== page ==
The Fruit of Betrayal

When He had finished praying, Jesus left with His disciples and crossed the Kidron Valley.  On the other side there was an olive grove, and He and His disciples went into it.

Now Judas, who betrayed Him, knew the place, because Jesus had often met there with His disciples.  So Judas came to the grove, guiding a detachment of soldiers and some officials from the chief priests and Pharisees.  They were carrying torches, lanterns and weapons.  John 18:1-3.

What does one do with this kind of situation?

Jesus prays in the upper room then heads out to the olive grove to pray some more.  John doesn’t record His struggle to deal with the ordeal headed His way as much in the garden as he does the trial and resurrection.  His gospel was written long after most of the others so I think he left out details they covered to focus on some of his own personal insights and experiences.  One thing is pretty certain to me about John, he still hurt deeply for his Master and felt the betrayal of Judas keenly in his old age.  It’s not that I think he still resented Judas but I doubt if there was any give in him—no sympathy for sure.

The Master must have had habits during the Passover or when in Jerusalem which a person who knew Him well could count on, for Judas knew the very spot to take the soldiers.  His betrayal of Jesus was working itself out at this point, taking on momentum and coming to a head.  As I sit here thinking about the story, I keep wondering why Judas did it.  It doesn’t make sense that a disciple so close to the center would turn traitor on somebody like Jesus, who’s very presence spoke of power.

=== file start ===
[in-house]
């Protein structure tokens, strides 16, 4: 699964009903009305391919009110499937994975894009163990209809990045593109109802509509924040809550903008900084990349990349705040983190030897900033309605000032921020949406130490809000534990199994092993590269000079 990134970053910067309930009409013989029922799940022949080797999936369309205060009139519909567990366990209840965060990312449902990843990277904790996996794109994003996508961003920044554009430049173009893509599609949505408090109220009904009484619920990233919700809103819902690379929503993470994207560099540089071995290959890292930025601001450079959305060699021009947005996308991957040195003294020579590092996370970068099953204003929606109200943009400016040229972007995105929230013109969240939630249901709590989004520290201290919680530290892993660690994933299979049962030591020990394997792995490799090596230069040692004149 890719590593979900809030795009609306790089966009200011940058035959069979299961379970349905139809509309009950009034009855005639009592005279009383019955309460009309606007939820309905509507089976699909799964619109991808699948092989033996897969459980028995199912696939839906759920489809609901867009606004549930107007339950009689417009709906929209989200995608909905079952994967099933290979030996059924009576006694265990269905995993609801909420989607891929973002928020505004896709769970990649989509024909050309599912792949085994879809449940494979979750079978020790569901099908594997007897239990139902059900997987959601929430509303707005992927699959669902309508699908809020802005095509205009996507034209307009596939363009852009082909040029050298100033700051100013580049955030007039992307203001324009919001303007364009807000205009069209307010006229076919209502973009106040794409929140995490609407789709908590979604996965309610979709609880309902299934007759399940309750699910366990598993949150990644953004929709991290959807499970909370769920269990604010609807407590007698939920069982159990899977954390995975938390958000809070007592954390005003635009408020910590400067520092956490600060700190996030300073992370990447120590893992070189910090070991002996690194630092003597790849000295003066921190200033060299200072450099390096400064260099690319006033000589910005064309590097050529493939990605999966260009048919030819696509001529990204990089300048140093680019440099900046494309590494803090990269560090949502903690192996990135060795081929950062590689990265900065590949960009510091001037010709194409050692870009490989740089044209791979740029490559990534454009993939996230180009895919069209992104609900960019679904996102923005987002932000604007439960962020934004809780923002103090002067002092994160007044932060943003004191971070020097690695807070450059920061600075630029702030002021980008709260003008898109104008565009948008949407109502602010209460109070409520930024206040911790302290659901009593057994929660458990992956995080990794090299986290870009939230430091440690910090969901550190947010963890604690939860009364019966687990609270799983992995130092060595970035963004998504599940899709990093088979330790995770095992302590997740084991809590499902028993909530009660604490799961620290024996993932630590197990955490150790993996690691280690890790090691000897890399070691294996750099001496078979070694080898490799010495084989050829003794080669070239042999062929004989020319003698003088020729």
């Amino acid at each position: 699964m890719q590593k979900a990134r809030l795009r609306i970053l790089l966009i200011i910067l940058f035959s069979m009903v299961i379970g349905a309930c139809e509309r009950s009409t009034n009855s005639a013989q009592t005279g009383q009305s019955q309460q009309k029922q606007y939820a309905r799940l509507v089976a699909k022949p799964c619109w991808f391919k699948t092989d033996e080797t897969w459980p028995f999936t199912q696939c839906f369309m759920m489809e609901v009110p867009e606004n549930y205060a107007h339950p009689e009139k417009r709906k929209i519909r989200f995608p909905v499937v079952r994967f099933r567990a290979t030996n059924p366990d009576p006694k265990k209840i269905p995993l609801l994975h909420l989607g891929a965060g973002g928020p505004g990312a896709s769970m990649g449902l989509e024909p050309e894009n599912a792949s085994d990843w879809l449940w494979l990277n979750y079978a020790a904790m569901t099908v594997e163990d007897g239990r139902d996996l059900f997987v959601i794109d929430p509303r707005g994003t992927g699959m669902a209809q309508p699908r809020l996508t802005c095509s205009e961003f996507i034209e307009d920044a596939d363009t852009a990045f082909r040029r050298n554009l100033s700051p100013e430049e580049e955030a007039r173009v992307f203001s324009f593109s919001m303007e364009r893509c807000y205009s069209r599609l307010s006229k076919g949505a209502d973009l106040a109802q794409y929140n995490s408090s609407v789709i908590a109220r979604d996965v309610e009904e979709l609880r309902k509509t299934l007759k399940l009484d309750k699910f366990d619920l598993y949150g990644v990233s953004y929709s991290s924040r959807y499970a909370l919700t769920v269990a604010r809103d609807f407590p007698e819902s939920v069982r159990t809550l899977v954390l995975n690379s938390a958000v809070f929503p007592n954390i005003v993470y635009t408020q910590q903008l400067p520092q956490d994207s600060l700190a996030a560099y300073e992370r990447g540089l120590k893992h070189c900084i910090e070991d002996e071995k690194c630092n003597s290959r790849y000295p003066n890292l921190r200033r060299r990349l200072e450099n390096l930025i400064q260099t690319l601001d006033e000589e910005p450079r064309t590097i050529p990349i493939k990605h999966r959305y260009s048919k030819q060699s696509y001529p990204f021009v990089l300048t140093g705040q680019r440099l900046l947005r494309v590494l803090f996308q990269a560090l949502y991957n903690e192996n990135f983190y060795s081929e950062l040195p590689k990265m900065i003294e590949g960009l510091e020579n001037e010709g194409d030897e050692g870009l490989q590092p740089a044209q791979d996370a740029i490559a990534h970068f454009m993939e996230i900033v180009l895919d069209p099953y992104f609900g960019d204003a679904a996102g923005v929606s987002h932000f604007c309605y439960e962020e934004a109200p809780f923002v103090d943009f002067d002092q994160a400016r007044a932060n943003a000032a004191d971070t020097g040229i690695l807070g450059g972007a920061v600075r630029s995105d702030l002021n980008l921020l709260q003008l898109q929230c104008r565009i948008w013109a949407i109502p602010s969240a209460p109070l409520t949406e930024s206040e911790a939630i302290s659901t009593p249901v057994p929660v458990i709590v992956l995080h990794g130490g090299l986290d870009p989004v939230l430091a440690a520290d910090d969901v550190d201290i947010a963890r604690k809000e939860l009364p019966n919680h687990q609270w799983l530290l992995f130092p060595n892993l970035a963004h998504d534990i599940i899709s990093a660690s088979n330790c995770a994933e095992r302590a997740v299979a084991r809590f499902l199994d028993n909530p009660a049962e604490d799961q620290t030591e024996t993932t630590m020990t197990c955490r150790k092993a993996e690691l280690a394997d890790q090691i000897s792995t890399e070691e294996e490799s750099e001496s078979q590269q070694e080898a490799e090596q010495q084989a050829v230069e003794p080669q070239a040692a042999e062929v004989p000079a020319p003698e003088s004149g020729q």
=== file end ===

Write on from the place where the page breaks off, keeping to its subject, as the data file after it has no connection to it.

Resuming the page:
What reasoning would someone have to turn traitor on a healer, miracle worker and teacher of Jesus’ stature?  Jealousy?  How could that be it when Judas performed miracles himself in the name of Jesus?  Envy?  Anger?  Resentment?  What could drive a man to betray innocence for a few pieces of silver—the price of a slave in the market of the day?  Did Jesus do anything to warrant such a response from one of His twelve?  He rebuked Judas over the woman’s gift of perfume, but would that cause a man to go to such lengths to get even?  May be.  We don’t live in a revenge society or one which values public face in the same way as they did in Christ’s day.  In those days a man could kill another for a public insult and sometimes get off with a slap on the wrist if it was proven in his favor.

I’ve heard sermon after sermon trying to come to grips with Judas’ motives, intentions and reasoning.  Since we don’t have a note left by the man himself, I guess we’ll never know for sure.  John does record, however, Judas stole from the community money pouch (of which he was treasurer oddly enough) and lied enough to be called a liar—a name which signifies a habit.  Perhaps Judas didn’t arrive at betrayal all at once, instead he slowly went there by increments and baby steps.  Later when he threw the silver at the high priests feet, we know he felt remorse and chagrined at the outcome of his actions.  Why?  Didn’t the situation turn out like he planned?